1426 words on Mac OS X 10.5 Leopard
Like it or not, today many Mac users were keen to learn about or even use Mac OS X.5 which has finally become available. I will cover the areas I find particularly interesting in more detail in the future but to begin with, I’d like to give a general overview of what I find remarkable, promising or questionable.
My total impression about this update is that it is at the same time big and small. A lot seems to have changed behind the scenes, things seem to be more Unixy in some sense, but the update is somewhat lacking in big new features, features that might give normal and sane people to urge to buy it. My parents’ answer to most of them would be ‘Huh?’ – which isn’t exactly the best thing if you want to tease 130 to 200 Euros out of them.
Personally I am biased in favour of X.5 not only because of a few neat changes but mainly because frigging Spotlight stopped working for me in X.4 more than a year ago and the re-engineering in X.5 seems to resolve that as a side effect, so unless anything totally unexpected happens, I will upgrade sooner rather than later. (As Mail’s database is upgraded in a non-backward-compatible way, I really have to decide when to make the definite upgrade or things will be really messy.)
There’s plenty of good stuff in X.5. In the long run, the backup technology Time Machine may turn out to be the biggest advance. Not that I’ll claim that Apple has the track record to suggest that they’re the people who’ll deliver a fail-safe backup solution in a .0 release, but because this is a bold move which will make many people aware of the issue of backups and which – once you forked over the cash for that extra drive – will be so easy to operate that people will actually use it.
Another feature that could be big is Quick Look. Not because I think it’s all that essential to have a quasi-immediate preview of some files or because I need icons and slideshows all over. But rather because Apple seem to have implemented a simple and clean API here to provide previews for files. Developers can – easily even (send a message if you want a fun demo) – implement their own plugins which will be used. And thus, creating images for files on-the-fly and just at the right size will become a non issue. While I’m not a believer in Cover Flow, I hope that this will enable developers to come up with many cool new ideas.
Then there’s iChat. While its UI is as close to a mess as Apple will ship things, it got yet more features. Particularly screen sharing could turn out to be useful. Other nice things include the Dictionary with wikipedia support, the improvements to Quartz Composer which finally seem to give text rendering that isn’t blurry on Intel’s crappy graphics hardware along with a UI to the Quartz Composer application that has been greatly improved (Undo!) and numerous improvements to the system provided patches.
Of course Safari 3 will be great, if only because it has a decent Find feature and better PDF support now; iCal got a facelift which does away with the clumsy inspector windows (but almost compensates for that by new records in wasting space); and, it seems that OS X isn’t completely crap at handling unreliable network resources anymore. Most, if not all, of the situations where you get the spinning beachball of death in various applications, most likely the Finder, seem to be resolved now.
Goin on to the obscure: On the UI level one of the greatest improvements is the GUI for networking. While OS X’s old Network preference pane wasn’t bad, the new, completely reworked, version demonstrates the detail and attention which I’d like Apple to use on all their software. They started with something decent and then stripped it to the essentials, cleaned it and came up with something that’s even better and easier. And I really like the new Airport menu as well. Small details for sure, but those details are what puts a smile on my face. And the mysterious Internet Connect application seems to be gone as well. Likewise Printing can be almost completely managed from a cleaned up panel System Preferences now and there is no more need for the Print Center.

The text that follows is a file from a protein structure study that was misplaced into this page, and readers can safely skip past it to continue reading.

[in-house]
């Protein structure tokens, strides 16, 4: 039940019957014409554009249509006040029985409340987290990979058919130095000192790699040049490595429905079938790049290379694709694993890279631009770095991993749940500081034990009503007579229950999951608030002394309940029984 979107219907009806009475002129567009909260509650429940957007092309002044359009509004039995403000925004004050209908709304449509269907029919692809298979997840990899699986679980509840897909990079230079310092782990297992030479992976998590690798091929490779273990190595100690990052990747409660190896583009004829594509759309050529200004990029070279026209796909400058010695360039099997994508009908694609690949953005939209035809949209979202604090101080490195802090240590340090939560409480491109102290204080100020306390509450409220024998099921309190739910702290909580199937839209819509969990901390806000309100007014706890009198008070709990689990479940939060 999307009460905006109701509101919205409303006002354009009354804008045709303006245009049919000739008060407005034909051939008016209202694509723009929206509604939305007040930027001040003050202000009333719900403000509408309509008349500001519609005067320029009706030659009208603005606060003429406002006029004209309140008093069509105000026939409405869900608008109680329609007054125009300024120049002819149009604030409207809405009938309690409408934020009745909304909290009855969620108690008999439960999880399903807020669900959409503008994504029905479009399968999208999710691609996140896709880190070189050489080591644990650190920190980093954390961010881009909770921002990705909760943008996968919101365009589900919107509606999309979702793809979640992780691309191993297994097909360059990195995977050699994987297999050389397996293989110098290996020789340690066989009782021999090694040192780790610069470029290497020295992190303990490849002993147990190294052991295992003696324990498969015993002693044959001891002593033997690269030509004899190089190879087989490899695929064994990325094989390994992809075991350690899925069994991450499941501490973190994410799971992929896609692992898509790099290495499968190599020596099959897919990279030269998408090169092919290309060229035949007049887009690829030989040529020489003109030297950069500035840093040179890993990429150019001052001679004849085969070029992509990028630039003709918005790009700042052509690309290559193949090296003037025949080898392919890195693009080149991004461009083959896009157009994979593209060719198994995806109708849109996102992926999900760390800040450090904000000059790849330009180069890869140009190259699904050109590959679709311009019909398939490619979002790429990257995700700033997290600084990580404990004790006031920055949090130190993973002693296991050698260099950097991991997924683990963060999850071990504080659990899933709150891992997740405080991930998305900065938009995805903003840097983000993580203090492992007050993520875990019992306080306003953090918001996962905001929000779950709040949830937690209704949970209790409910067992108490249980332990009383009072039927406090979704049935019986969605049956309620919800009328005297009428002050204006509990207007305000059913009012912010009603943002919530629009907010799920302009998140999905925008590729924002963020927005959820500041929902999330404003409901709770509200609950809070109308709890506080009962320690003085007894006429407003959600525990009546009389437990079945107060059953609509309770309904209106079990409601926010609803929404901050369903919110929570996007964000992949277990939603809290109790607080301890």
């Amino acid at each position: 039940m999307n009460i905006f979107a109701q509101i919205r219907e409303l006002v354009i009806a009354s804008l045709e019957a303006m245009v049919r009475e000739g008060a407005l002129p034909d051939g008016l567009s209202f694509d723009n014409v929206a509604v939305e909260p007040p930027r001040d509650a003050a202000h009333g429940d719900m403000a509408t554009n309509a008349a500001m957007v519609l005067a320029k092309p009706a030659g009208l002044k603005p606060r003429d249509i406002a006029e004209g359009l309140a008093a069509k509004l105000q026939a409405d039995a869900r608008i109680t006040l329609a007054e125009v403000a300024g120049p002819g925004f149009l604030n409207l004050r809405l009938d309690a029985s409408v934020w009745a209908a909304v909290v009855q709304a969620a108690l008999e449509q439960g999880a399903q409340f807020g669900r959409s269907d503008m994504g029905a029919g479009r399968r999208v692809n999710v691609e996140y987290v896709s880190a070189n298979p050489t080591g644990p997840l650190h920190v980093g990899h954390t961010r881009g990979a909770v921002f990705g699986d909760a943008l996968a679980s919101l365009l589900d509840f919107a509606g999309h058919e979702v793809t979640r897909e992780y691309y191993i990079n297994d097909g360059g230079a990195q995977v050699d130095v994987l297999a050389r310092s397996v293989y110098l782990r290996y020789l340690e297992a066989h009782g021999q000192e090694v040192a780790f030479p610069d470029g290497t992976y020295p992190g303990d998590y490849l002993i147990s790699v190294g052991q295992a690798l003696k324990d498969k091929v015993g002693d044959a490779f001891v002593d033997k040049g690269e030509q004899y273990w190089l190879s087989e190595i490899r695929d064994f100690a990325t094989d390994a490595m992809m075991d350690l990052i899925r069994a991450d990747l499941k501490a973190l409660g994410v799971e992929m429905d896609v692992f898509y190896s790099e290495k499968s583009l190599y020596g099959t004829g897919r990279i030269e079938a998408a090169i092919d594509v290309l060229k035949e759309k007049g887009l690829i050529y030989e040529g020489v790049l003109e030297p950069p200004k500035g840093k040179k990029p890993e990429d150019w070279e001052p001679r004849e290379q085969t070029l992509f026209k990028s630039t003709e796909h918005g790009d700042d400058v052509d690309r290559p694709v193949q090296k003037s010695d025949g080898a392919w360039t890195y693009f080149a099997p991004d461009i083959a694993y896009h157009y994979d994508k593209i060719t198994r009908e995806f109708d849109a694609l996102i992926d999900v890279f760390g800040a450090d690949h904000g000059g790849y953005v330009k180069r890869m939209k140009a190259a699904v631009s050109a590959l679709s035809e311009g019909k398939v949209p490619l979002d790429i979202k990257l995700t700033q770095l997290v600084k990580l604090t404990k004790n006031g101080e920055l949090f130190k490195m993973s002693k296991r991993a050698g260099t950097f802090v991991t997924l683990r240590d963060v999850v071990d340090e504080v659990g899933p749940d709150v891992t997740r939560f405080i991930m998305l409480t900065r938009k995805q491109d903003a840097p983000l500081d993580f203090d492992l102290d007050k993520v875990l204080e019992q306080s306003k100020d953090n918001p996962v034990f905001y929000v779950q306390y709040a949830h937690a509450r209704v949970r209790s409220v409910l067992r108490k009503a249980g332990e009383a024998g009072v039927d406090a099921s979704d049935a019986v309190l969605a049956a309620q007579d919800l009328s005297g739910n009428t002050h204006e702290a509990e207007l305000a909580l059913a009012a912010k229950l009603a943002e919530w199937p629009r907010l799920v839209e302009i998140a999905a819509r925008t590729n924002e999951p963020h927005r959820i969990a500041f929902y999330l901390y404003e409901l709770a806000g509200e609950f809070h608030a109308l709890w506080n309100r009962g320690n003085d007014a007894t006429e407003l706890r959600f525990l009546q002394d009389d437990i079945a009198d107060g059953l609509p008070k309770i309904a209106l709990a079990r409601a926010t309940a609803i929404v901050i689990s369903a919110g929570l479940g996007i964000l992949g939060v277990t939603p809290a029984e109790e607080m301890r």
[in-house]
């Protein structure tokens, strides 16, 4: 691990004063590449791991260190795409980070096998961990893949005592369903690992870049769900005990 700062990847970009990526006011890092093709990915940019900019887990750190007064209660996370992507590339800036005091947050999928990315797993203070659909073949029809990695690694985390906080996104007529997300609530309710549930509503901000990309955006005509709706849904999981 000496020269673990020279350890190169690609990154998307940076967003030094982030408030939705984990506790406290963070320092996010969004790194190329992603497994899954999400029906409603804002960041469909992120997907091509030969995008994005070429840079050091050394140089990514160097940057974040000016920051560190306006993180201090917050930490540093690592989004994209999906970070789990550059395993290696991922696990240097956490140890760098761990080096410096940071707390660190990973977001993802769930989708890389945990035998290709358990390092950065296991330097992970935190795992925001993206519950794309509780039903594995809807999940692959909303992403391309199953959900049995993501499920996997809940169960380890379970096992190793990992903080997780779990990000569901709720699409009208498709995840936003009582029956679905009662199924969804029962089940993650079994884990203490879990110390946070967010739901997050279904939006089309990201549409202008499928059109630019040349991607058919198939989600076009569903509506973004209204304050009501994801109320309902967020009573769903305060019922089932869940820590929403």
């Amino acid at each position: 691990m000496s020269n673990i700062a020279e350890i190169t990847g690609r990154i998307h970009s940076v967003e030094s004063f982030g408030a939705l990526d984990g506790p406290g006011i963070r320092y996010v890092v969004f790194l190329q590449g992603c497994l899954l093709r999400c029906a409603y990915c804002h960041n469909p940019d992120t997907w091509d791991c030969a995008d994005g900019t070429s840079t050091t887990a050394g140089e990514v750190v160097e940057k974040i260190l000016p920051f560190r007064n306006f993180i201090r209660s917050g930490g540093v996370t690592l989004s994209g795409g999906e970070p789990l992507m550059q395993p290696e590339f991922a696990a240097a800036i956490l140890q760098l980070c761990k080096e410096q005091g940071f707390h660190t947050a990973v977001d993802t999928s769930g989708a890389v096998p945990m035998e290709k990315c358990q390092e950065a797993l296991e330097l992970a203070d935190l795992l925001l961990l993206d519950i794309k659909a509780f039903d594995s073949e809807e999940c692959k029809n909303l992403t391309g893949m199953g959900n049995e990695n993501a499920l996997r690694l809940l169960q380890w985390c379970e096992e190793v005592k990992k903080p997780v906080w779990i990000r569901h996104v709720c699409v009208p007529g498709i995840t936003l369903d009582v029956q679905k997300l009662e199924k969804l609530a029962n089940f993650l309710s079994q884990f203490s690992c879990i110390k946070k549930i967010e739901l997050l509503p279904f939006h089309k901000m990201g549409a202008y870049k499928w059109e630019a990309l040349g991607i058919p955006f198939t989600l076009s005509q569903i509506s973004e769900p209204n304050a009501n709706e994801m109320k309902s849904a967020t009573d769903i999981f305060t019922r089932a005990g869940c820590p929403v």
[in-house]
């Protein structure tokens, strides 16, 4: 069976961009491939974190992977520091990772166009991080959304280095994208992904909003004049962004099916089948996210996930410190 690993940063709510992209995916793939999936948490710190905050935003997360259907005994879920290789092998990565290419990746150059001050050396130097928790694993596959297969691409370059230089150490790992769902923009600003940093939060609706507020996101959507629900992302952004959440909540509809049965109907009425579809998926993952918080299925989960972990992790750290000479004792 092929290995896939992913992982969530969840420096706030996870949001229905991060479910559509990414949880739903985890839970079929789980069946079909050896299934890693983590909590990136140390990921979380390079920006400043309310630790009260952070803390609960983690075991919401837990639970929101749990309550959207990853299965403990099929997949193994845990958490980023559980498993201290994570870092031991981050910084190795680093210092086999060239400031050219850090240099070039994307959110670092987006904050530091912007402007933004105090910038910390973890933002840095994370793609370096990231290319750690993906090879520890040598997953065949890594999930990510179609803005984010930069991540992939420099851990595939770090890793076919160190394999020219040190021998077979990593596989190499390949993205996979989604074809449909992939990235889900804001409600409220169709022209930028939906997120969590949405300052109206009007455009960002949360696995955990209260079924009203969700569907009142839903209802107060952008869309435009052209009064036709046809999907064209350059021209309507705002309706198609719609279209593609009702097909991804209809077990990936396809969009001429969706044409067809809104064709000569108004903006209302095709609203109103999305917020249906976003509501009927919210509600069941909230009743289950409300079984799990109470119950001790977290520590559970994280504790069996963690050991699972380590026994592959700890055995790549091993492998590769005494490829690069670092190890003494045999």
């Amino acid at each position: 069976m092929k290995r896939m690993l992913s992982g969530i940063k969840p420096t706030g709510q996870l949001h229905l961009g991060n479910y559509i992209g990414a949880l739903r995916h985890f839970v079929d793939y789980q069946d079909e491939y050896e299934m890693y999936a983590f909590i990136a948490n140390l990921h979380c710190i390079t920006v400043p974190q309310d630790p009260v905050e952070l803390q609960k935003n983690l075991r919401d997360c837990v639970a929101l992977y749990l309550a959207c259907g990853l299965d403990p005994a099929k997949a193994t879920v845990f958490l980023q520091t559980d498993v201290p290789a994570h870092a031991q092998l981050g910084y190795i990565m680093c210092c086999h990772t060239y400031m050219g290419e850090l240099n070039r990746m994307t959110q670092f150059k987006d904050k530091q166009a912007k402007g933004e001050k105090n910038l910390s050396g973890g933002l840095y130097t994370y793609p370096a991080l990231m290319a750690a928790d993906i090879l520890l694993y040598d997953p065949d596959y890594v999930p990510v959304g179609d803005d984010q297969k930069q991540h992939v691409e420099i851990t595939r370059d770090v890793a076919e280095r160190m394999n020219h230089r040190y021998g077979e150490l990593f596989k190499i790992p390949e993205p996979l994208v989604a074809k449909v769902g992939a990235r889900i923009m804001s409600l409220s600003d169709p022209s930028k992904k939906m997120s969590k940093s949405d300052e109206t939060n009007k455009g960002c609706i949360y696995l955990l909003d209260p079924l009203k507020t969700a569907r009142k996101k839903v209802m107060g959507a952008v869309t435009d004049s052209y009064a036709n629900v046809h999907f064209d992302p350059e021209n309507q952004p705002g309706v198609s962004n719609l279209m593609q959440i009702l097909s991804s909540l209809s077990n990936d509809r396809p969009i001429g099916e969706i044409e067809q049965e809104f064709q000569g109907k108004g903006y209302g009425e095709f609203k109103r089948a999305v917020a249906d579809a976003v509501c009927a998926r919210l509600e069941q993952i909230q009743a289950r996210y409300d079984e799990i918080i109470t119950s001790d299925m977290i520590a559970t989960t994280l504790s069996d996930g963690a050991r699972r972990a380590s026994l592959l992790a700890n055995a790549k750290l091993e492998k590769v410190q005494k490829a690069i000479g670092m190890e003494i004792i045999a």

Spotlight has also been improved. Not only in that it actually works for me again, but also in the power it has to do searches and in the UI that you are offerend by defautl. It’s close to becoming usable as an application launcher, even. Party like it’s 2004! And likewise party like its 1992 or so! The Finder finally offers a simple checkbox to enable sharing of a folder again.
Finally, there are also the Developer Tools. They aren’t relevant to many people but XCode has been greatly improved in many places (IB seems heavily reworked but possibly worse, though). And that new Instruments (née Xray) application just looks tremendously tempting and powerful. Now I’d just need to know what I could use it for.
The bad frequently is the ugly for Apple. Steve Jobs claimed long ago that the problem of Microsoft was their lack of taste. And congratulations, right away from their promotional materials with the geeky space theme Apple now proved that they caught up with their friends in Redmond. The system’s default background is just tacky and ugly and you’ll find numerous other instances of that same problem throughout the OS.
And, yup, pseudo-transparent menu bar: crappy, wannabe 3-D Dock: crappy, Time Machine browse and restore UI: tacky, Time Machine setup UI: Leaving out essential setup for a huge icon and an ugly button. WTF?!
And of course the new sidebar concept that Apple implemented throughout the OS is horrible. While all sidebars get a new look, there still don’t seem to be two sidebars which work in the same way. And while I didn’t check religiously (yet), it might be a safe be to say that there is not a single sidebar which is an improvement on the one it replaces. They all seem to be larger without containing more information. They all seem to be harder to read. They all seem to have pointless headings – sorry: HEADINGS – which never seem to be entirely correct. So things just look and work worse IMO. And that’s the politest way I can put it.